Tag Archive | rest in peace

Memorial

Hey you…

You weren’t supposed to die this soon. You weren’t supposed to die like this. You weren’t supposed to leave me wondering if I’m now at that age where my people die.

We didn’t want the same thing out of life.  I was the shy introvert who always felt awkward around your friends. You were the larger than life extrovert. I wanted the quiet career and the white picket fence (I still don’t have that fence by the way).  But for that four years starting with the Halloween after I turned 18, you were my people. My first roommate. My first adult relationship. The one who taught me about love.

You wanted to be in a metal band. To make it big. I hated metal and wanted to be in bed by 9:30 – well maybe midnight back then… You stayed out all night going to band practice and playing Dungeons and Dragons, while I studied and watched M*A*S*H before bed. I never worried about what you were up to because band practice and Dungeons and Dragons was your obsession. I knew where you had been because the smell of that damned pizza on your sweat when you crawled into bed.

You were a genius. One of the smartest people I ever knew. You knew so much about history. We used to talk about it when I was learning things in school. I always wondered why you didn’t want to go back and get a degree. 

We shared my car until you got your own.  You borrowed the money from my parents.  Do you remember how you would get off work late on the day the payment was due, and even though I would try to convince you to do it tomorrow, you insisted on driving over to my parents house that night so you could make the payment on time.  My dad always respected that about you.  I wonder if you have seen dad up there in Heaven and have had the chance to catch up. 

You bought me my first legal drink at 21.  You nursed my hangover when that night ended up like most 21 year old birthdays do.  You made sure I didn’t feel so adrift at parties.  You were always a better cook than me. And your bathroom habits set the standard to which I compare every man since you. Every parent should teach their sons so well how to keep a bathroom clean.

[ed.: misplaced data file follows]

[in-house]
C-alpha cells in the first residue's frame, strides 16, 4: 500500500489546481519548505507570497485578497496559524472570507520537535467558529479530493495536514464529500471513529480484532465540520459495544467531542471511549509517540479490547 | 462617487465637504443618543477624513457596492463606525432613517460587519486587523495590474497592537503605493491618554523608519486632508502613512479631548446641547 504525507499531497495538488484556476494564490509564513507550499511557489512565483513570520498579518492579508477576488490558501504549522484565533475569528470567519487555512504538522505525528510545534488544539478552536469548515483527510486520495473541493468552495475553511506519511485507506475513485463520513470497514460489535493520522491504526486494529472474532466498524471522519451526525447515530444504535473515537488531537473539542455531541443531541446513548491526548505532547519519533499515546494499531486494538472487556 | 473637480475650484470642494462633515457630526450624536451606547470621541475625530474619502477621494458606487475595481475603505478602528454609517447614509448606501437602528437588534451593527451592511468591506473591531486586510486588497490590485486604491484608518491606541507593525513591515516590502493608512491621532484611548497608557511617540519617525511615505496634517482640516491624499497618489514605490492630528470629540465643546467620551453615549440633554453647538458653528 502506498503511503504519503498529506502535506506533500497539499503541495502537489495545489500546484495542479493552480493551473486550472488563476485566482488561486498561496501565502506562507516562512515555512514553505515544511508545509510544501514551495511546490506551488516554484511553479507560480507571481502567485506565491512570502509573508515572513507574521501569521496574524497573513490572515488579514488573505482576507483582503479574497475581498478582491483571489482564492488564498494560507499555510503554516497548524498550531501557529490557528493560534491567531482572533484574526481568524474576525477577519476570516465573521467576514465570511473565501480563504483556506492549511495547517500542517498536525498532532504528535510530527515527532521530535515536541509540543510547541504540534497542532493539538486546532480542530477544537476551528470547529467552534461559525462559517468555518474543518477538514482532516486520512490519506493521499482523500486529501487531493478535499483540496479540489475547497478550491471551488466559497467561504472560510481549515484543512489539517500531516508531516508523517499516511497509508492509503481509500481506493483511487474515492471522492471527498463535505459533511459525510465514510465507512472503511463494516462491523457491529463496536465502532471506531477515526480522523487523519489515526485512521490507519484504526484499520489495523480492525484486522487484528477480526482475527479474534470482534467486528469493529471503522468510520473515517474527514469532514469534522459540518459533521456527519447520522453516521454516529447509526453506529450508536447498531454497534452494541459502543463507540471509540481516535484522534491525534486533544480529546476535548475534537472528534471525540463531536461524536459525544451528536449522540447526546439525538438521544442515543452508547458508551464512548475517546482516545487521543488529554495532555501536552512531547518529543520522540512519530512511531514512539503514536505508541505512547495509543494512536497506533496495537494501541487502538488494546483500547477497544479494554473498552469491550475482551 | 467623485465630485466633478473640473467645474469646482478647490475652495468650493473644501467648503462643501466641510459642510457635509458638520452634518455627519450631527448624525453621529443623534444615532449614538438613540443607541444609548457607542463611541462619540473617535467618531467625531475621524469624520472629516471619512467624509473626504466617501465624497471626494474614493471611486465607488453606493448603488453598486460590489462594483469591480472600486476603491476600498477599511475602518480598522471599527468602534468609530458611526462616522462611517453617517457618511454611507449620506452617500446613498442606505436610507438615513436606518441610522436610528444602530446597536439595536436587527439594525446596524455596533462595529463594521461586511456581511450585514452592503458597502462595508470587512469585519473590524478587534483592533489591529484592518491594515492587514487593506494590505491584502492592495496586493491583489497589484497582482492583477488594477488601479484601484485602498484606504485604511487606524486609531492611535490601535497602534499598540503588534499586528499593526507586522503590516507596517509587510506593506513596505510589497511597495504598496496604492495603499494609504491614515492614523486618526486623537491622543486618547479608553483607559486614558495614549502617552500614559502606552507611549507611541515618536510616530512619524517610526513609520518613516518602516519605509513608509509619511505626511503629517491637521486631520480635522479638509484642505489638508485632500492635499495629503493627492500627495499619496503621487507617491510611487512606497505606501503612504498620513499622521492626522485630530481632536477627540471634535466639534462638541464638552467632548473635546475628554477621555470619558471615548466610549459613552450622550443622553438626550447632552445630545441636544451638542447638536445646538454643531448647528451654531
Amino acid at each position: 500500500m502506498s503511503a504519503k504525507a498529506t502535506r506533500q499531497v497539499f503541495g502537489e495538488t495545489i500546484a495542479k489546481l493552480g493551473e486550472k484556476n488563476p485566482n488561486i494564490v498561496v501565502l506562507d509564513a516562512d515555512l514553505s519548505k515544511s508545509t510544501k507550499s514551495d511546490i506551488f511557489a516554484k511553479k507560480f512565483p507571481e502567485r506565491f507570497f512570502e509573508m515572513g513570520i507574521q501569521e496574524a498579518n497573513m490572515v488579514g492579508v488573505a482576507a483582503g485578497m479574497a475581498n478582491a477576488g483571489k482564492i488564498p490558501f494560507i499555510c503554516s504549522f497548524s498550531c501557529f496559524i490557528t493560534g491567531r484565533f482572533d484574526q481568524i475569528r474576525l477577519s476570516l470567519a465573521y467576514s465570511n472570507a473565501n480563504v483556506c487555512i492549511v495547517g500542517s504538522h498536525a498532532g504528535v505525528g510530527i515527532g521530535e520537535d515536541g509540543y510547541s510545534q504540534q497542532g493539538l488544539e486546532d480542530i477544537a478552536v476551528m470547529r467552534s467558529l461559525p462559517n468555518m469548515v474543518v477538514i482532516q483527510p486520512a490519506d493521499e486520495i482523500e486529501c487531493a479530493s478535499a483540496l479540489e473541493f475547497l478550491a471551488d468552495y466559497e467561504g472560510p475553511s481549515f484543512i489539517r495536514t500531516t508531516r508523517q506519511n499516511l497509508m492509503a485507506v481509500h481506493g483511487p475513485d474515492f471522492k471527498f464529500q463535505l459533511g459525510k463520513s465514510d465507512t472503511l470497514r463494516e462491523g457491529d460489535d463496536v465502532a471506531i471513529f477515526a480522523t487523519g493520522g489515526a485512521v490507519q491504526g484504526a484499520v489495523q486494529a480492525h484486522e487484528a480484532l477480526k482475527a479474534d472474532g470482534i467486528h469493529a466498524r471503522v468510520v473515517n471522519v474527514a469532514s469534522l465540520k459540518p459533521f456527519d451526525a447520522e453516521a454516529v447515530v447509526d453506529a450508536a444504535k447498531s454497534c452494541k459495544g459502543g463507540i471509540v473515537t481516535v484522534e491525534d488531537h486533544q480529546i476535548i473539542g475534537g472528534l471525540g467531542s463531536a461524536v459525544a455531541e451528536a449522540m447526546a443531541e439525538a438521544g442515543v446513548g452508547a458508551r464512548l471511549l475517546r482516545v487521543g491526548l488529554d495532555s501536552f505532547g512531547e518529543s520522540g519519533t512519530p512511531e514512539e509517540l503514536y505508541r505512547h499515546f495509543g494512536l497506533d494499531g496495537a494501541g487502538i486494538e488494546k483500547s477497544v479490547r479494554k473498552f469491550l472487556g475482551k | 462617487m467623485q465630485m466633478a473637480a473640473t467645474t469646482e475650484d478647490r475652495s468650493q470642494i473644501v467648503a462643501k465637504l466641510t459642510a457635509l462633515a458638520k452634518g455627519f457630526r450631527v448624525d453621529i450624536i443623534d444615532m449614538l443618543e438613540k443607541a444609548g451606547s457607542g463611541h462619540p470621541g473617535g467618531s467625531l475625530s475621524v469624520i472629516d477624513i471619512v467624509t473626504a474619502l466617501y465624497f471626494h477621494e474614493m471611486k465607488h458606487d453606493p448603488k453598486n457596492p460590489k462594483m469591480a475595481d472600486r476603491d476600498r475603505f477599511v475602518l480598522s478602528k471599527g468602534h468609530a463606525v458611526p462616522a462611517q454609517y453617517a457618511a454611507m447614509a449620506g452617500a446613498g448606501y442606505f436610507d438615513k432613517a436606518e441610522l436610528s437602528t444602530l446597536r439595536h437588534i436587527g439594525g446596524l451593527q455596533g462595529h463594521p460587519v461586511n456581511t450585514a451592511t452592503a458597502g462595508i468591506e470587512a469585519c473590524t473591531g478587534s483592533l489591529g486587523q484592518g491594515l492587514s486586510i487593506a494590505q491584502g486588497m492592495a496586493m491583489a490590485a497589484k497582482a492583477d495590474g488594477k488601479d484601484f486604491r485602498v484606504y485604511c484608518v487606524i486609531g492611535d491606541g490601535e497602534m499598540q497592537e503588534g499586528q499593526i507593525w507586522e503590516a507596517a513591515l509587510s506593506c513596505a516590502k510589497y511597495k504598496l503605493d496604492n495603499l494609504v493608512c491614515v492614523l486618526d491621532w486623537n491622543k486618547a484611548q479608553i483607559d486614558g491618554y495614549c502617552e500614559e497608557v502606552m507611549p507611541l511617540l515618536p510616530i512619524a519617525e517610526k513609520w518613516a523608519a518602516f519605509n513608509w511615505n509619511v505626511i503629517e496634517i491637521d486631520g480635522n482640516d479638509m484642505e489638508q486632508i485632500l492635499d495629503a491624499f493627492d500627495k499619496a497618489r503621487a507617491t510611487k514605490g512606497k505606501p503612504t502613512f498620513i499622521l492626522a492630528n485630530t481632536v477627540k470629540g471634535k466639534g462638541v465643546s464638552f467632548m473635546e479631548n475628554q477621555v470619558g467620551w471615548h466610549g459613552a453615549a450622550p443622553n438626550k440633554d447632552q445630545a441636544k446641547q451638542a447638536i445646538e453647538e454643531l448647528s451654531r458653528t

We had lots of good days together, as broke kids just starting out, even though we were destined to go our separate ways. I loved you. You were kind. You treated me well. Those who came after you could have learned a thing or many from you.

We stayed friends after we broke up, after we got through that awkward phase.  I hope we both recognized we were good people who just wanted something different from life. I know I always thought you were a good man.

I see all your friends’ tributes to you on Facebook, and I feel removed from them. Most of them don’t know me. I came from a time before. My pictures are from a time when we almost children.  Now your oldest daughter is older than we were then.  My pictures have fresh young faces unmarked by time, and the weight of life. But I see the grief in your friends’ words, and I feel that too. I feel their pain. I feel what they feel so profoundly that it makes my heart ache and the tears fall in torrents.

I could never get behind all those cheesy sayings you did later on.  It’s the introvert in me. It’s the Virgo in me too.  I never wanted to be on stage, to be the center of attention the way you did. But you connected people with those cheesy sayings and made people feel valued and seen. That was your gift. I wish more people had that gift and used it. I wish some of the men that came since you had that gift and used it.

God speed Jeff. I know your soul is free and you will shine down on me and everybody else who is hurting with your loss. Vaya con Dios.

April 27, 1975 – May 25, 2021

 

Rest in Peace Biz

Today, at about 3:20 pm, Biz crossed over the rainbow bridge.  It was a nice, spring day, and he went outside for one last day in the sunshine before he came inside, lay down, and was suddenly gone.

He was 32 years old, and had used up at least 17 lives, so it wasn’t a surprise, but that doesn’t make it hurt any less.